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Bernard Zakheim’s Jewish Patriots of the American Revolution

By the time of the American Revolution, there were 2,000 to 2,500 Jews living in the colonies, they only represented one-tenth of a percent of the American population, which was about two million.[1] According to Hasia Diner, “Each of the five Jewish communities that existed on the eve of the American Revolution — New York, Philadelphia, Newport, Charleston, and Savannah — has its own history. In each the process of initial settlement, the consecration of a cemetery, formation of a congregation, and the building of a synagogue took place. In each Jews, both accepted their status in the larger society and sought to expand the rights they enjoyed.”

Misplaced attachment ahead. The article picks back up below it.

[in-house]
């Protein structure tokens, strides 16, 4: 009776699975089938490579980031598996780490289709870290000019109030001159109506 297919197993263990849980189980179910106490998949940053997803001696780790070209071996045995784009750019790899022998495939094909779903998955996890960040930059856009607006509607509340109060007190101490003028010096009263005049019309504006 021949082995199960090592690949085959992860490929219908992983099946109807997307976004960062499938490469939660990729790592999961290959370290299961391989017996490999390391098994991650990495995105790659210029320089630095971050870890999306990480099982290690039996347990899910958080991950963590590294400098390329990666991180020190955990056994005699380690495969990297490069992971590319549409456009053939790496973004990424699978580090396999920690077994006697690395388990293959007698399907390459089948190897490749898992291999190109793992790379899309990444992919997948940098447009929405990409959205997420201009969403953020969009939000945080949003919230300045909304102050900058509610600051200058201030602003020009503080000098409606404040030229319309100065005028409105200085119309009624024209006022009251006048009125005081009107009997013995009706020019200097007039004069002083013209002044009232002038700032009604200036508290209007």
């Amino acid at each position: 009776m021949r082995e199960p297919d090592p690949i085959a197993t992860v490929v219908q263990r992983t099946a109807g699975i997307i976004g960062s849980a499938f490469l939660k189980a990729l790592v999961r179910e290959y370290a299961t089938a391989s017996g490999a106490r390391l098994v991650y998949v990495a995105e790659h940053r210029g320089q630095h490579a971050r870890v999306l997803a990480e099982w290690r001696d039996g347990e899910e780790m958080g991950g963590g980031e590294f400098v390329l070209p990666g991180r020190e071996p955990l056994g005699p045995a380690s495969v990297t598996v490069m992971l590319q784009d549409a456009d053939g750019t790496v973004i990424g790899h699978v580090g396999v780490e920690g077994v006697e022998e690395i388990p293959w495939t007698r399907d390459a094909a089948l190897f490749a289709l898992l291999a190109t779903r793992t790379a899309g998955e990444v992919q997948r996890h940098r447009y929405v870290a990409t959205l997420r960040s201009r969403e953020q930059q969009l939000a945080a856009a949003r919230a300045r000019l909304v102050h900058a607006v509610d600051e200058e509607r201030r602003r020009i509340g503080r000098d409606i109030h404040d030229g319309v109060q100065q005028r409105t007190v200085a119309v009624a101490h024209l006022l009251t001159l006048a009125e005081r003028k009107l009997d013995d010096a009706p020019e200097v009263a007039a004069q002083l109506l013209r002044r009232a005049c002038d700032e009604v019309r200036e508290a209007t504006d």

Dreaming of Equality: Francis Salvador, the American Jewish Revolutionary Patriot

By Bonnie K. Goodman, BA, MLIS

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Bernard Zakheim’s Jewish Patriots of the American Revolution

At the time, the American Revolution broke out there were only 2,000 to 2,500 Jews in the American colonies, most concentrated in the six-port cities, New York, Philadelphia, Newport, Charleston, and Savannah with less than a hundred fighting in the war. While the majority of the Jewish population lived in the port cities, Jewish traders and shopkeepers lived in the outlying frontier regions “selling goods to fur trappers, buying from the Indians, and speculating in lands.” [1]